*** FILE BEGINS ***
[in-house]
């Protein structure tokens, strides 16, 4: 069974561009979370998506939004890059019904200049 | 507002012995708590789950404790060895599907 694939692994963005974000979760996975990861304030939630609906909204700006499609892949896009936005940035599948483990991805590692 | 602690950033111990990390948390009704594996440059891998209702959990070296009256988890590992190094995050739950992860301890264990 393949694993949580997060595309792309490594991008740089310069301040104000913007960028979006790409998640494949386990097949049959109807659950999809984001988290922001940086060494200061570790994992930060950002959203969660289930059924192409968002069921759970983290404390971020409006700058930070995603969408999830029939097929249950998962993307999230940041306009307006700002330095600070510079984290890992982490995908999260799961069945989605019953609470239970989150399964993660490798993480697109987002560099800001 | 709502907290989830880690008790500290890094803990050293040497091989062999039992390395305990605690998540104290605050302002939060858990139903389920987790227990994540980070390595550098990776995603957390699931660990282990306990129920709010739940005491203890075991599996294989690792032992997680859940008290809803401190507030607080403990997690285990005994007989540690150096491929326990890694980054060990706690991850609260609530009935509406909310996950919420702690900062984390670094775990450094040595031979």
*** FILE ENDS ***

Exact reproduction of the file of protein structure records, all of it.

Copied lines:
[in-house]
């Protein structure tokens, strides 16, 4: 069974561009979370998506939004890059019904200049 | 507002012995708590789950404790060895599907 694939692994963005974000979760996975990861304030939630609906909204700006499609892949896009936005940035599948483990991805590692 | 602690950033111990990390948390009704594996440059891998209702959990070296009256988890590992190094995050739950992860301890264990 393949694993949580997060595309792309490594991008740089310069301040104000913007960028979006790409998640494949386990097949049959109807659950999809984001988290922001940086060494200061570790994992930060950002959203969660289930059924192409968002069921759970983290404390971020409006700058930070995603969408999830029939097929249950998962993307999230940041306009307006700002330095600070510079984290890992982490995908999260799961069945989605019953609470239970989150399964993660490798993480697109987002560099800001 | 709502907290989830880690008790500290890094803990050293040497091989062999039992390395305990605690998540104290605050302002939060858990139903389920987790227990994540980070390595550098990776995603957390699931660990282990306990129920709010739940005491203890075991599996294989690792032992997680859940008290809803401190507030607080403990997690285990005994007989540690150096491929326990890694980054060990706690991850609260609530009935509406909310996950919420702690900062984390670094775990450094040595031979």